Is it Allergies or a Cold?

In the Pacific Northwest, a long winter has led to a late start to allergy season. This gives us a chance to make sure we’re prepared, says Dr. Mark La Shell from the Allergy and Asthma Department at Kaiser Permanente Washington. Use our seasonal allergies action plan as a quick, easy cheat-sheet for allergy season prep.

Cold and allergy symptoms often overlap, so it’s easy to mistake summer cold symptoms for allergies, and vice versa. Understanding the cause of your symptoms helps you choose the right treatment. It also gives you a better picture of your overall health.

Clinicians use the five factors below to help distinguish between colds and allergies.

1. When did you begin to feel unwell?

If you remember being around someone who had an upper respiratory infection a few days before you started feeling ill, you may have caught a viral infection. Viruses are spread by contact with sneezes, coughs, and contaminated surfaces such as door handles. Allergies, on the other hand, can begin immediately after coming in contact with triggers such as pollen. If you think you might be experiencing a seasonal allergy, check the pollen count in your area; if levels are high, allergies may be the culprit.

2. What are your symptoms?

Both allergies and colds may cause a runny or stuffy nose, sneezing, a cough, and fatigue. Itchy eyes, post-nasal drip, and dark circles under your eyes are more common with allergies. Symptoms more commonly caused by a virus include sore throat, cloudy or discolored nasal discharge, fever, and general aches and pains.

3. How long have you been affected?

A cold usually lasts 3 to 14 days. Allergy symptoms can last for weeks or months—as long as you’re exposed to the allergen you’re reacting to.

4. Are you treating multiple symptoms?

For a cold, get extra rest and drink plenty of fluids, including water, tea, or soup with lots of broth. For allergies, it can help to shower and change your clothes often because allergens cling to skin, hair, and clothing. For both colds and allergies, over-the-counter antihistamines, decongestants, and pain relievers may help you feel better, although they won’t make a cold go away any faster. And no matter what ails you, avoid medications that treat multiple symptoms, especially if you don’t have some of the symptoms the medication is meant to treat.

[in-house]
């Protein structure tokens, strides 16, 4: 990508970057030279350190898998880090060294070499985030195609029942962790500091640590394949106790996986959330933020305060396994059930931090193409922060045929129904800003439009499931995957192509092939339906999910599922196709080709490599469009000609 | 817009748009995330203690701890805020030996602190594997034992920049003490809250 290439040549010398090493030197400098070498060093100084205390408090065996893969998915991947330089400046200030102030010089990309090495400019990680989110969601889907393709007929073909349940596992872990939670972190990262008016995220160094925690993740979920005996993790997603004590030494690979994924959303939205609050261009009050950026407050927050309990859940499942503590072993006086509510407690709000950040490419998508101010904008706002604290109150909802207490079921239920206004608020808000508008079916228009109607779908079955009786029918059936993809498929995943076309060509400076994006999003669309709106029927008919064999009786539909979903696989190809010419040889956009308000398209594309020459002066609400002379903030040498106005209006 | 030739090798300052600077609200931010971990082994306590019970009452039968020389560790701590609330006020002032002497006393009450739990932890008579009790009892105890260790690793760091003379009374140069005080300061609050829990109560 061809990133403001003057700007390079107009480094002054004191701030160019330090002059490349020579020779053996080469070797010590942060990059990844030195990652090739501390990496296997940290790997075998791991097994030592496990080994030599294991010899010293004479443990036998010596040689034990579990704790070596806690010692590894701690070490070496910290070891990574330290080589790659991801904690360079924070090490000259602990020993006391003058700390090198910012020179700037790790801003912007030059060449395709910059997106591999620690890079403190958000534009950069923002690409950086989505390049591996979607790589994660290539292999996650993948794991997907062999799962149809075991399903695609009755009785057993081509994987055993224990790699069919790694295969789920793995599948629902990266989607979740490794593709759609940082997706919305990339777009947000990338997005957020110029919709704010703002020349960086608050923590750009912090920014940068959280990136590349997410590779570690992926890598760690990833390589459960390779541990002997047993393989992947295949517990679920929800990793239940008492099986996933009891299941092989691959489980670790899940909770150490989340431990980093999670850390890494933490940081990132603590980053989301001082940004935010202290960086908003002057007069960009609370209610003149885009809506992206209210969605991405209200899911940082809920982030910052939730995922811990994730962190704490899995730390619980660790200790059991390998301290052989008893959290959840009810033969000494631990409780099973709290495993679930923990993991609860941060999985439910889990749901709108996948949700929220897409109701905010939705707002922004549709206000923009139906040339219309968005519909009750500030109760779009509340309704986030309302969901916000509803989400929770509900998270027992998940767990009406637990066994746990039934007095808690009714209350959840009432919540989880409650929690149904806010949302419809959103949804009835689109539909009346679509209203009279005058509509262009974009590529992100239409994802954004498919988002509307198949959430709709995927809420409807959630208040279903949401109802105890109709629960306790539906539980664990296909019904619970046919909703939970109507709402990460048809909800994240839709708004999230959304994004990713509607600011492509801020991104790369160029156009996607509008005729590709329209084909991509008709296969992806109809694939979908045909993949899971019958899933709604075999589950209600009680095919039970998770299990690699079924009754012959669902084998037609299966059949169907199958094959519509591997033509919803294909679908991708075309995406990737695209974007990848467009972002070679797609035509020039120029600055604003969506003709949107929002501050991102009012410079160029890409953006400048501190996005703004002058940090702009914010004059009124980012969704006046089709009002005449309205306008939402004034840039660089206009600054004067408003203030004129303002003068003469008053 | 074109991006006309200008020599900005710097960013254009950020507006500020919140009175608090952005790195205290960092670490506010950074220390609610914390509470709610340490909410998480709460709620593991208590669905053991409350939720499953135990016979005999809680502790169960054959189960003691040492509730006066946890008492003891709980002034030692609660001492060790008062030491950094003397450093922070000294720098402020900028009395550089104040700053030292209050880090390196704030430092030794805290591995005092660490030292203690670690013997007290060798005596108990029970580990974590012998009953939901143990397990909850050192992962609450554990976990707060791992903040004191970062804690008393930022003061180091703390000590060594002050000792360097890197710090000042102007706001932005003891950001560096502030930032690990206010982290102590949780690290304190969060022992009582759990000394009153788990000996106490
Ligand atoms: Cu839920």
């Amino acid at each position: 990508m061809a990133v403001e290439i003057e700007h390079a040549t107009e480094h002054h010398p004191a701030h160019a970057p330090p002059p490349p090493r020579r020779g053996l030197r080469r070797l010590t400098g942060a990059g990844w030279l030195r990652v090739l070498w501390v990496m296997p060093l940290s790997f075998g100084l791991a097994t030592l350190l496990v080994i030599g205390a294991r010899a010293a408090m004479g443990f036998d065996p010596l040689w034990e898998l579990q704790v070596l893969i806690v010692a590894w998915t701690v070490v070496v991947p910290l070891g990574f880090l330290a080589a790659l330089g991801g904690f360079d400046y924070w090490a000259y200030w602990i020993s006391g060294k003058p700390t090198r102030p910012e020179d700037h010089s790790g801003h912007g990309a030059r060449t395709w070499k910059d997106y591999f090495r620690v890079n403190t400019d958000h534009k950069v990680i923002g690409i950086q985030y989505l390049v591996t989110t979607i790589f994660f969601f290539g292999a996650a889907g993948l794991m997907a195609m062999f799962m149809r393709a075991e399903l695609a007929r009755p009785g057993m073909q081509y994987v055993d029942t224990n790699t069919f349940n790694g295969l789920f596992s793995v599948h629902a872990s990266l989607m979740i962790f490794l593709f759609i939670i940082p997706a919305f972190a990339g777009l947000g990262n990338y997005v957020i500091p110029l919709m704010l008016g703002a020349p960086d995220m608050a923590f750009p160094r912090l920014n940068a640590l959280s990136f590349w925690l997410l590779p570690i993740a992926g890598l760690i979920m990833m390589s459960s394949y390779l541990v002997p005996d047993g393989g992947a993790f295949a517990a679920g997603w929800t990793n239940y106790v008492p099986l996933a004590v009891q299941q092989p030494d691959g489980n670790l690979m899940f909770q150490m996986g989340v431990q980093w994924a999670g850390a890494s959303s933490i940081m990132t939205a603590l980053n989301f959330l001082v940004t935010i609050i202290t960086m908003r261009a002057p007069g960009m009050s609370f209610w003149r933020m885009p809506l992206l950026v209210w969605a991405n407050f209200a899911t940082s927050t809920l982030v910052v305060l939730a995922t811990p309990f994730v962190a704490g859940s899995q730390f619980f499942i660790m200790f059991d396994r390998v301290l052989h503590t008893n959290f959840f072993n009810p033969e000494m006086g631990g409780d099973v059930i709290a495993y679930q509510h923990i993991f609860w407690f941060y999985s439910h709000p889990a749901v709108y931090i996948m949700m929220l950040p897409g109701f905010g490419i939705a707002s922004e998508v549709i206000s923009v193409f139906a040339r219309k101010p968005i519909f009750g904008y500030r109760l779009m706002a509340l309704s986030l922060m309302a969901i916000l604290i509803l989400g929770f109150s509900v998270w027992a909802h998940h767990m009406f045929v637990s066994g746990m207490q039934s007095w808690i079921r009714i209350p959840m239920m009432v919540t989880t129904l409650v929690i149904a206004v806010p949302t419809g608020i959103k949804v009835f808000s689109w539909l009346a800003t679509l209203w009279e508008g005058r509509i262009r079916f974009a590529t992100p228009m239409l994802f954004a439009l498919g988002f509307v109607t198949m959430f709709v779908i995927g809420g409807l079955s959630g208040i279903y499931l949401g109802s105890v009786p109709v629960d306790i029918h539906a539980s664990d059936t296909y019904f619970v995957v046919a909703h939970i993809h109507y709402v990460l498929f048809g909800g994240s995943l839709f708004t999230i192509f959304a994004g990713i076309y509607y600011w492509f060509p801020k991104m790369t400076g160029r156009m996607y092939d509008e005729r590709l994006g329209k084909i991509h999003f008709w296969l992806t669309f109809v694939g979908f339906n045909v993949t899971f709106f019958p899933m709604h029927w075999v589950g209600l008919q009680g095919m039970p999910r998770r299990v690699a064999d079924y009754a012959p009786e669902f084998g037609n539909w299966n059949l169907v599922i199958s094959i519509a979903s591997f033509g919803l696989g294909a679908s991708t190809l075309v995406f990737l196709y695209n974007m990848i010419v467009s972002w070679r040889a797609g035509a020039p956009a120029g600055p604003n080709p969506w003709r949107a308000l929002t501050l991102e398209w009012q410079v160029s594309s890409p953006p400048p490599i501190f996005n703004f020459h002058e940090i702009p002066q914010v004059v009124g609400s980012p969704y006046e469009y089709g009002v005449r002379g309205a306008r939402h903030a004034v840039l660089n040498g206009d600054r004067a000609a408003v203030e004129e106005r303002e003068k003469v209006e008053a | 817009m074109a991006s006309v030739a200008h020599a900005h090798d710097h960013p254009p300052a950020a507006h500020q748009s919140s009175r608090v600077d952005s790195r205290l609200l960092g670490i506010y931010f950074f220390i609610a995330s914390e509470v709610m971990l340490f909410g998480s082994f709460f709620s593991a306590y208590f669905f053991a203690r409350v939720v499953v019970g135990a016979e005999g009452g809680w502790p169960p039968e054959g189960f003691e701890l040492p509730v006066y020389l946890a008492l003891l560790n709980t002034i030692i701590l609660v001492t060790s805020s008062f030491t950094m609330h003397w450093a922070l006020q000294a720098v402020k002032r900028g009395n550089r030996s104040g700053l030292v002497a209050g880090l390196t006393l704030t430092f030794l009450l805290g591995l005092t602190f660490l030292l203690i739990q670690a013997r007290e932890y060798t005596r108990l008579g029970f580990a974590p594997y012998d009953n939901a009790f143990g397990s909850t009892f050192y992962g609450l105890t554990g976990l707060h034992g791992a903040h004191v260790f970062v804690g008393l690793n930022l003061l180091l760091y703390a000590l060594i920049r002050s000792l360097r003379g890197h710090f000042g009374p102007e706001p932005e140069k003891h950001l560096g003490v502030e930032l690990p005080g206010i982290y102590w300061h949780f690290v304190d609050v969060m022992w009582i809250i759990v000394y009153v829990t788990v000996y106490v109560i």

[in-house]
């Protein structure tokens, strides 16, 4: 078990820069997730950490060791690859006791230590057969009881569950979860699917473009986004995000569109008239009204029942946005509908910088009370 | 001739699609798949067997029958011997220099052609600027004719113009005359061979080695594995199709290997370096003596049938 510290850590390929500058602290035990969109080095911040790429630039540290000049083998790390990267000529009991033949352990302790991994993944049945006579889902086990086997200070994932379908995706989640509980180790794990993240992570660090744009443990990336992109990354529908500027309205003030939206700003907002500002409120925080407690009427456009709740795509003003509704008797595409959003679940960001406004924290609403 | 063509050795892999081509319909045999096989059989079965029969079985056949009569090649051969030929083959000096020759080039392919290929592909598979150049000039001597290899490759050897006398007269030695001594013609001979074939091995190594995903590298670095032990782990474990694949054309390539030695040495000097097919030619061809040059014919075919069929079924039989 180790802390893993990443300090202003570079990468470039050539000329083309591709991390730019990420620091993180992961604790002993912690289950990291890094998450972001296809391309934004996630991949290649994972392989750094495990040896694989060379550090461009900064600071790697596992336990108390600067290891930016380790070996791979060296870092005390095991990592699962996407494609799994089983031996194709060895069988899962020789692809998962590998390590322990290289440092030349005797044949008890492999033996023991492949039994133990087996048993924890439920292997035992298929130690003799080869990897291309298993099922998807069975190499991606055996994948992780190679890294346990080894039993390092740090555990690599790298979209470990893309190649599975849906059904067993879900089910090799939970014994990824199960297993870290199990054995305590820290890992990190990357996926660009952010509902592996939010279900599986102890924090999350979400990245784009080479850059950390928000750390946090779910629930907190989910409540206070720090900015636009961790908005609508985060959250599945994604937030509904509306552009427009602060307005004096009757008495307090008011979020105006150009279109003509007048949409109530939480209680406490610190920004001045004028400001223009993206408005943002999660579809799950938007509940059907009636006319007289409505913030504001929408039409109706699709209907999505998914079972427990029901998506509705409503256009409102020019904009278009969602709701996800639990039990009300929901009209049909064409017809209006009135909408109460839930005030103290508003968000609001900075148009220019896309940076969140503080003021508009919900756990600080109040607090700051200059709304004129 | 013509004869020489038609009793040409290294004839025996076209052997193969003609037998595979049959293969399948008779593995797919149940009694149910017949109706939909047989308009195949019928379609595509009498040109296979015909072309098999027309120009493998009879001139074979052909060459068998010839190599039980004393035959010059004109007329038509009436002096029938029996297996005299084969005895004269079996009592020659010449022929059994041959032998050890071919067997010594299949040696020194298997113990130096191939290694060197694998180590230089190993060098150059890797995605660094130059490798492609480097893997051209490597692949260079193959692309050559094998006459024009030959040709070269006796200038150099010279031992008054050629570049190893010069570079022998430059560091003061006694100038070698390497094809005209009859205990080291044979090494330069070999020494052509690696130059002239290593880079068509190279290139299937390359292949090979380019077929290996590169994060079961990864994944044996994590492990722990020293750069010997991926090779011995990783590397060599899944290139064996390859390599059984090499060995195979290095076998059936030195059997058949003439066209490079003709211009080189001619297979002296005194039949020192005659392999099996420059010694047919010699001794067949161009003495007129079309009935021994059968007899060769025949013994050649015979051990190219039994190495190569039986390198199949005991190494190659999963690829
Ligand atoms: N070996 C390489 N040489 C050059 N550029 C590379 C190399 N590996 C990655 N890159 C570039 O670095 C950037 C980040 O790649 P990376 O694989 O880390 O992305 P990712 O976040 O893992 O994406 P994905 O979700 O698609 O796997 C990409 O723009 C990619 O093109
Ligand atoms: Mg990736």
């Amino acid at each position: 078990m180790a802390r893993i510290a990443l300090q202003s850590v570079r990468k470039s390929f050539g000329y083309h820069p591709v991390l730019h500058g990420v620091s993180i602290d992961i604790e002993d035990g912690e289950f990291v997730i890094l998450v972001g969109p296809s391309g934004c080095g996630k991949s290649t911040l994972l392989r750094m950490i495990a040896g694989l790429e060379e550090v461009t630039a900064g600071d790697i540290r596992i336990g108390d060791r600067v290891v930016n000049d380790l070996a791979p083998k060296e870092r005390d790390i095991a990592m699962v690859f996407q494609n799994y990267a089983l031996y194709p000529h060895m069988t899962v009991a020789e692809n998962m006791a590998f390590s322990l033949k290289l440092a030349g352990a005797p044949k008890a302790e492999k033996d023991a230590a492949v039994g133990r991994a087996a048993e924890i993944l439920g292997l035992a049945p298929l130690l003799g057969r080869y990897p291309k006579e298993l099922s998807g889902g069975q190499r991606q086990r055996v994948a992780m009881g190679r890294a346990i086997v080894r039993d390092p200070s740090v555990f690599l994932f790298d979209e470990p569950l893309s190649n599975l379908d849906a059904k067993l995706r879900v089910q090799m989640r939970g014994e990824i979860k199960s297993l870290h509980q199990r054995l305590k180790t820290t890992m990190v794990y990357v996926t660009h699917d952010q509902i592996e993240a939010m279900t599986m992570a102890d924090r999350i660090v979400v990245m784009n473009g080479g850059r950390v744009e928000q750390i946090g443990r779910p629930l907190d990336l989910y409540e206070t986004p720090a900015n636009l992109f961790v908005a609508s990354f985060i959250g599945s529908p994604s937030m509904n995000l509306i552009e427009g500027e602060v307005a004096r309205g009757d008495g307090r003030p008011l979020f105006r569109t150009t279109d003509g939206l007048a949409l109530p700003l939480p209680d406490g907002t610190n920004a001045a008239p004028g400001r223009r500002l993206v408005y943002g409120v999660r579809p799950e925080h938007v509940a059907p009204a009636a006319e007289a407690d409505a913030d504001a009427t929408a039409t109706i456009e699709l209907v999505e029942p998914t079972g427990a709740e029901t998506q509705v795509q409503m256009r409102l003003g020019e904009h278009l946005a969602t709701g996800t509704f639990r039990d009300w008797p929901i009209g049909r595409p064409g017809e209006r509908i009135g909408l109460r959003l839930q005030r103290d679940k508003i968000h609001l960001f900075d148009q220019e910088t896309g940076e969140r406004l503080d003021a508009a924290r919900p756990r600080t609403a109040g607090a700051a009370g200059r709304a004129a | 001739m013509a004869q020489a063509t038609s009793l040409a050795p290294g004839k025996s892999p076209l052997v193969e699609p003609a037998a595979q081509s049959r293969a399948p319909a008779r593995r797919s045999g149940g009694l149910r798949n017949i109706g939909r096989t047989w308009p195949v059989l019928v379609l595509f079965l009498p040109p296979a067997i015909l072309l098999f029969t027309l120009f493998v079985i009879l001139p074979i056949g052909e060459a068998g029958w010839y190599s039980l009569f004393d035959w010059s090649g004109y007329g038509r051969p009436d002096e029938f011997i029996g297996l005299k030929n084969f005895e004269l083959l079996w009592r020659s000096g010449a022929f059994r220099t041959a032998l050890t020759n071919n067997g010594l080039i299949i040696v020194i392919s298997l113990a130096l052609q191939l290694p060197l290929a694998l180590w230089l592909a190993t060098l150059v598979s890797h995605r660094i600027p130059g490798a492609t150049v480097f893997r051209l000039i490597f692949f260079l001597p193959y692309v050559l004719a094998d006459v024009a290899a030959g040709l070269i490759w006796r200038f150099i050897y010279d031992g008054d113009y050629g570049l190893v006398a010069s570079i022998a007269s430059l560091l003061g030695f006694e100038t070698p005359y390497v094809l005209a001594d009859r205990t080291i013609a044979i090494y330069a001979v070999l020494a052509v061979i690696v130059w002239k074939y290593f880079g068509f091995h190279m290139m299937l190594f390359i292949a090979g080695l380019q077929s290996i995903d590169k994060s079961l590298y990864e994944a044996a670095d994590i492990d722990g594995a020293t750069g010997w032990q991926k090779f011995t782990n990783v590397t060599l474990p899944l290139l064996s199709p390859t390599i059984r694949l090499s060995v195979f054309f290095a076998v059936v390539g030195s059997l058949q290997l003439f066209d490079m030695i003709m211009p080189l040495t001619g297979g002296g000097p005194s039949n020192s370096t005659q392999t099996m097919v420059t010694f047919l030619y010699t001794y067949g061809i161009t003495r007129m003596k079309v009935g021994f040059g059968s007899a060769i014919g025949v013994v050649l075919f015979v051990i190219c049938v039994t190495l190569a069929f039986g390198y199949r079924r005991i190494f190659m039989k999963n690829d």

If home treatments aren’t working and you still don’t feel well, connect with our Consulting Nurse Service or visit a CareClinic by Kaiser Permanente at Bartell Drugs.

5. How can I prevent colds and allergies?

To avoid catching a virus and spreading colds:

  • Wash your hands frequently or use hand sanitizer.
  • Cover your coughs and sneezes.
  • Keep your hands away from your eyes, nose, and mouth, which are the areas of your body most vulnerable to germs.

To avoid seasonal allergies:

  • Try to limit your contact with the allergens you react to.
  • If your allergies bother you a lot, immunotherapy (such as allergy shots) may help reduce or even completely prevent irritating symptoms.

Know Your Paths to Care

We’re here to help you get better quickly, with tools and information for self-care and convenient options for visits or advice when you need it. Easy ways to get help for your cold or allergy symptoms include:

If symptoms become severe, Kaiser Permanente urgent care centers are there for you, too.

For a fun way to learn more about quick, convenient ways to get care in different situations, take our Paths to Care Quiz. Knowing all your available care options will help you make the most of Kaiser Permanente’s coordinated care and services.

Want more local health news, wellness tips, recipes, and more? Subscribe to our email newsletter.